Tea and cookies

Invite a friend for tea; sit on your deck or balcony and watch the honeyed late-afternoon autumn light. Reconnect, pause, breathe, commune.

Here is a delicious, easy cookie for your tea; you can make the dough up to two months in advance, wrap it, and store it in the freezer, or store in your fridge for 5 days.

When she arrives, the aroma of fresh butter cookies will wrap her in pleasure.

There will be enough left to delight children coming home from school or anyone else you see afte
r 5:00 pm..

Butter Cookies

(From: Gourmet Magazine, February 1999)
Yield: Makes about 60 small cookies or 30 larger ones

2 cups all-purpose flour

1/2 teaspoon salt

1/4 teaspoon baking powder

2 sticks (1 cup) unsalted butter, softened
1 cup sugar

1 large egg

1 teaspoon real vanilla extract

Optional: orange or lemon zest

Into a bowl, sift together flour, salt, and baking powder. In a large bowl with an electric mixer beat butter until creamy. Gradually add sugar, beating until mixture is light and fluffy. Add egg and vanilla and beat until combined well. Gradually add flour mixture, beating until mixture just forms a dough.

Divide dough between 2 large sheets of wax paper and form each half into a 10- x 1 1/2-inch log, wrapping it in wax paper. Chill logs until firm, at least 4 hours, and up to 5 days. Dough may be frozen, wrapped in foil, 2 months. Let dough soften slightly before cutting.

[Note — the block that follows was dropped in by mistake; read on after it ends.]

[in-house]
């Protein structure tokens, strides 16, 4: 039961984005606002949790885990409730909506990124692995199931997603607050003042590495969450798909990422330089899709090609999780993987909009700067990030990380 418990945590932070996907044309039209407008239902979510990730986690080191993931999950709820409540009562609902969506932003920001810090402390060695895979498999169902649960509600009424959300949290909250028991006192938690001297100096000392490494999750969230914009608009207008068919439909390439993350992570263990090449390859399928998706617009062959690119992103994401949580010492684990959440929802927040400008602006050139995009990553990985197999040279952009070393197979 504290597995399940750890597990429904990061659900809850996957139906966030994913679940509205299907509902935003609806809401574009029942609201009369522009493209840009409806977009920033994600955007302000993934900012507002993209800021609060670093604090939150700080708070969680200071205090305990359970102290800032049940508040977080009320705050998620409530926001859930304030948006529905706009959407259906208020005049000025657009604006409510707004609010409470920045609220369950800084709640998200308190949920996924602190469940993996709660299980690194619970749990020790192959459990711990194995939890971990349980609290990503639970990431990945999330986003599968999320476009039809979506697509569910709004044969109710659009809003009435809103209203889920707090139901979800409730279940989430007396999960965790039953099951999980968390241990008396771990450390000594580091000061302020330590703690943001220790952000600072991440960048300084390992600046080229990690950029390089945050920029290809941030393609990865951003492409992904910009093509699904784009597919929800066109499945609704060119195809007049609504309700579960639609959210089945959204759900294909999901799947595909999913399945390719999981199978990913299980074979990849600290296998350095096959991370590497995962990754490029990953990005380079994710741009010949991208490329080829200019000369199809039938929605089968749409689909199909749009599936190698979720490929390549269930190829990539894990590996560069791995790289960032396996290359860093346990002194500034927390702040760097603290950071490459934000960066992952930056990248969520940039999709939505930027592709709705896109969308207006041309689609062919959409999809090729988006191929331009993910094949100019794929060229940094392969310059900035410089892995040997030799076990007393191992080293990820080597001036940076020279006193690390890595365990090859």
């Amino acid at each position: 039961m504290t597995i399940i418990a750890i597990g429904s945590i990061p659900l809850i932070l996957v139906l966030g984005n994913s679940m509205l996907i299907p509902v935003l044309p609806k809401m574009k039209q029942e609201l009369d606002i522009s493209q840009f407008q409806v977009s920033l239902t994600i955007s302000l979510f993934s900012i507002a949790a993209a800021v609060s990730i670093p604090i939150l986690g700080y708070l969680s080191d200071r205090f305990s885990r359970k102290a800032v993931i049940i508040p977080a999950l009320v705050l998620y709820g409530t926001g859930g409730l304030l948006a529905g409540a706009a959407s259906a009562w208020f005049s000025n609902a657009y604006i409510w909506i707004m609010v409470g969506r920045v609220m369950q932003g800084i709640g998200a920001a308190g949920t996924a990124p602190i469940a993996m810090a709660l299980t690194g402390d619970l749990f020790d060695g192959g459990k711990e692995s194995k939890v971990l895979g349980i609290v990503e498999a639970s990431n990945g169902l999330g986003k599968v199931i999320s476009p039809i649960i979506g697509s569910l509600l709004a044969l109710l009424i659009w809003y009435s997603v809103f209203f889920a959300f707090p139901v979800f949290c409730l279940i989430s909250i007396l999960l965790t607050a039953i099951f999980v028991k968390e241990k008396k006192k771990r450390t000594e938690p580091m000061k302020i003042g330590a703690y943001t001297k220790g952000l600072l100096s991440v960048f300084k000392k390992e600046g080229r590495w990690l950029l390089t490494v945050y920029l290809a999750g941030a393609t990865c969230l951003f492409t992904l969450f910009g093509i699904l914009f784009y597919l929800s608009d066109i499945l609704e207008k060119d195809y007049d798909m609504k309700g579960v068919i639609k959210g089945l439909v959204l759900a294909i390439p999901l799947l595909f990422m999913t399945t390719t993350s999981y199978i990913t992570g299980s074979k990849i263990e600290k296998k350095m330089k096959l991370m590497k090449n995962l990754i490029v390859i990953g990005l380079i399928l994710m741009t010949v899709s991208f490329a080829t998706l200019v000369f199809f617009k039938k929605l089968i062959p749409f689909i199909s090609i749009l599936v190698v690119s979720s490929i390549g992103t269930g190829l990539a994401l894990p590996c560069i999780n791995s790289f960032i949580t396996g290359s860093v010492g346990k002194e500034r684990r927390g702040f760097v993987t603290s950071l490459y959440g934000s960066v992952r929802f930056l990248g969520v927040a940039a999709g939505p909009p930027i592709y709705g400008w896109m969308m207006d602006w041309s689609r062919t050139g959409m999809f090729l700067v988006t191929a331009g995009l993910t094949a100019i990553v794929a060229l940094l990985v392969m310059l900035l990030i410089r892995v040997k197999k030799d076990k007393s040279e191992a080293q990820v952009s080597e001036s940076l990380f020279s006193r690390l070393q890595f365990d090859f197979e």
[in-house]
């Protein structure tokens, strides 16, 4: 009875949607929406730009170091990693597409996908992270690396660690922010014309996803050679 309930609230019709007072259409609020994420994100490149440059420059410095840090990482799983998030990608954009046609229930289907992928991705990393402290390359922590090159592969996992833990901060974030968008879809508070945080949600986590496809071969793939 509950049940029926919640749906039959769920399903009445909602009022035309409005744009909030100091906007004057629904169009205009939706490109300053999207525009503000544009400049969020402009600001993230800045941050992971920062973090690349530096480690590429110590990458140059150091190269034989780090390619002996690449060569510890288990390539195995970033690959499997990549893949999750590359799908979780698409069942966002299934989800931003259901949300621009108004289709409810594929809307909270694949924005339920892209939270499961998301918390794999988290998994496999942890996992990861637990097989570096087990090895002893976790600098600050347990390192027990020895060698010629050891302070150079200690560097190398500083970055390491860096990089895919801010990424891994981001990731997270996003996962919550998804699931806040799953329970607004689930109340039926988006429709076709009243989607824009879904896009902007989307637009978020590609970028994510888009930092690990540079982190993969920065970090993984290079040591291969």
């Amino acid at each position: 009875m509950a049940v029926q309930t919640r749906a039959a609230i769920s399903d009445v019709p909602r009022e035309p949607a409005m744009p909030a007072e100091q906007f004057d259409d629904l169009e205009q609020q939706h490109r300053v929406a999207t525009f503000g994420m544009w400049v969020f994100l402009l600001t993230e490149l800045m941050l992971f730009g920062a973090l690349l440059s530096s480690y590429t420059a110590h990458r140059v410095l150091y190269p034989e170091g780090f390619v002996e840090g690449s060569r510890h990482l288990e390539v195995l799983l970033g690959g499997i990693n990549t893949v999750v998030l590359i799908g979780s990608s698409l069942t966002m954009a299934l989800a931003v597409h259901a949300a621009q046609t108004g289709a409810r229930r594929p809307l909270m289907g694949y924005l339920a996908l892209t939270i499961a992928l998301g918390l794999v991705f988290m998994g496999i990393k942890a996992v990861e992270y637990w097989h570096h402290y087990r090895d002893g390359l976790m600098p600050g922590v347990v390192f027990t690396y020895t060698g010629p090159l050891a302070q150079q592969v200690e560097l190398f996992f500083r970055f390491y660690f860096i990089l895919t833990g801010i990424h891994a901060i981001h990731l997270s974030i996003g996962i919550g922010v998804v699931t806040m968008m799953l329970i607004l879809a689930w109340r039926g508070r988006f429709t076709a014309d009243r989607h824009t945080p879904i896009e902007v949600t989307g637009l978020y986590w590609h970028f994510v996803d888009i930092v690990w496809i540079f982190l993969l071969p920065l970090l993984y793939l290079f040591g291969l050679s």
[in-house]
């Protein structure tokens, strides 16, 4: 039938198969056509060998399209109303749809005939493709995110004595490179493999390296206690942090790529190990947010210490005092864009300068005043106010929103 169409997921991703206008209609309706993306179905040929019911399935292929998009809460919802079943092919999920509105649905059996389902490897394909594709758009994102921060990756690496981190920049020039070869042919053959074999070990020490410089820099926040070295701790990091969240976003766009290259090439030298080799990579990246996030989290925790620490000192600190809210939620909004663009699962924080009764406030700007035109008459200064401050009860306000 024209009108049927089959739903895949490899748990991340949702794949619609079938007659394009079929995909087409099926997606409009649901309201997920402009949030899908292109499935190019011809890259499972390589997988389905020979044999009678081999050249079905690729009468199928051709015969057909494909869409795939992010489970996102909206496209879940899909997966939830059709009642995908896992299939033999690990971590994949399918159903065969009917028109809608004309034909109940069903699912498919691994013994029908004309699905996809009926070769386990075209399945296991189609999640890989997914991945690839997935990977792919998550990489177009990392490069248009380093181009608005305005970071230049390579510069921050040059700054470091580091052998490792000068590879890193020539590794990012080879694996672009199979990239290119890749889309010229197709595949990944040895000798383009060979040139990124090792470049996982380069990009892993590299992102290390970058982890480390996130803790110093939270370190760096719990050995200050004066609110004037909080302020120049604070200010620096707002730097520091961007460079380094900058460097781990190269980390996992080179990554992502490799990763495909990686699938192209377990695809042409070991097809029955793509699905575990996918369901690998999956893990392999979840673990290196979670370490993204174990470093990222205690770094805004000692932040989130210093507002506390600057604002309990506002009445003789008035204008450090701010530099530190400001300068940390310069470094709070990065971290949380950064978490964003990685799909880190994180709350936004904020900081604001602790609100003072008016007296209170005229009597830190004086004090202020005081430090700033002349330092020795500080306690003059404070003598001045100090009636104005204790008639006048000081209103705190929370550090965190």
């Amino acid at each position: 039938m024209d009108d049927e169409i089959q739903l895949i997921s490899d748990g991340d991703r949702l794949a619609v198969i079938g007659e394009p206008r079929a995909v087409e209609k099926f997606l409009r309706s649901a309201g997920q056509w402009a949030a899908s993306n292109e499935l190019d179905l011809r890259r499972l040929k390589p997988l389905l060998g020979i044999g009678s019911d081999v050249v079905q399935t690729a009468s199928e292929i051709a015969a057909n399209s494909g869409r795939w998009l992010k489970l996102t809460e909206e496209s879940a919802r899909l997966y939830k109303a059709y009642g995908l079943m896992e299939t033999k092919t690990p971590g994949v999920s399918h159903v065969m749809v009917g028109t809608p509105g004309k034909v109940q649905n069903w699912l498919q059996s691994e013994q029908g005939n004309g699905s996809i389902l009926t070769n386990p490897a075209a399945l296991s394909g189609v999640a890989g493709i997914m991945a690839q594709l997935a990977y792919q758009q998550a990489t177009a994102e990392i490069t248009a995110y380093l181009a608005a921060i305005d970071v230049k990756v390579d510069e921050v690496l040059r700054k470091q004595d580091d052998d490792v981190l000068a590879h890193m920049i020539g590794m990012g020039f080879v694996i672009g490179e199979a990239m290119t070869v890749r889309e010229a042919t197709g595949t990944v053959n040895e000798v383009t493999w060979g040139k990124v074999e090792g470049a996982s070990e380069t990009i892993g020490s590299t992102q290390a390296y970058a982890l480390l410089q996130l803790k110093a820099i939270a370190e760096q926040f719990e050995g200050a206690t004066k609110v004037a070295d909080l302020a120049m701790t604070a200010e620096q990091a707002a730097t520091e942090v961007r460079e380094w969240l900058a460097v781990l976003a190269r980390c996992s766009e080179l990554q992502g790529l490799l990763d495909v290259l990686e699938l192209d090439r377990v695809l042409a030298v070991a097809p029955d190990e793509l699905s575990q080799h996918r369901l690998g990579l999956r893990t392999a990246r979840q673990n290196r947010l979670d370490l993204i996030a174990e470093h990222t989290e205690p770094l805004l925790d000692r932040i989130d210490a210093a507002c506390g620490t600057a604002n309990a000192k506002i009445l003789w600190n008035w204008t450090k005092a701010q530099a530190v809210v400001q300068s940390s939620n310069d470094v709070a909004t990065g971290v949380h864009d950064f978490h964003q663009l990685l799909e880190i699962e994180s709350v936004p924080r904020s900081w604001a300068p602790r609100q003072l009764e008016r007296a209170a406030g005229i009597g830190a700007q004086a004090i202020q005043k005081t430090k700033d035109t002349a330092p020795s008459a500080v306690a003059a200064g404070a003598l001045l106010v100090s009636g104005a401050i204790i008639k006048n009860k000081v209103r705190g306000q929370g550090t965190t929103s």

To bake:
Preheat oven to 375°F. and lightly butter a baking sheet.
Cut dough into 1/8-inch-thick slices and arrange slices about 1/2 inch apart on baking sheet. Bake cookies in batches in middle of oven until golden around edges, 10 to 12 minutes, and transfer with a metal spatula to a rack to cool.

Cookies may be kept in an airtight container at room temperature 5 days.


Julianne said…
Tea is one of my most cherished rituals. I do have tea with my friends, or alone almost every afternoon. I will have to try the cookie recipe. It sounds delicious. As you can see on my blog, I have links to Specialteas and Harney and Sons.

Here is a link my friend just sent me that you might like.

Anjela's Day said…
This is right up my alley. I am addicted to the practice of tea/s
Thanks so much for posting my favourite topic:)
I love going home and seeing a perpetual kettle boiling. It signifies so much more than a pot of tea. A total reconnection with friends and family. I like the recipe you posted. So simple yet perfect. Have you tried the Lady Grey tea-if you like Earl Grey, Lady Grey is a bit less strong in Bergamot. When I first met my ex husband and he told me didn't drink tea. He didn't like tea. I overlooked it. But it isn't so much the tea....is it? It is more about communion.

Anonymous said…
We spent three weeks in the UK in August and I got quite invested in having tea and 'something'. It was a great energizer and frankly seemed to keep me from indulging too much at dinner..I ended up losing five pounds when I was over there(or course, it had nothing whatsoever to do with all the walking, climbing church stairs, hiking etc. that we did..nothing at all.)
Duchesse said…
Thanks for these tea suggestions. Scones are nice too, or little sandwiches. Tea treats are the best! Toby has proven my theory, what is eaten at tea does not 'count'.
My He-weasel LOVES butter cookies. I am printing and saving your lovely recipe and will make them on a day when it is not too hot to bake.

I am more of a coffee gal, but you paint such a beautiful word picture that I am longing for an afternoon tea with a girlfriend.

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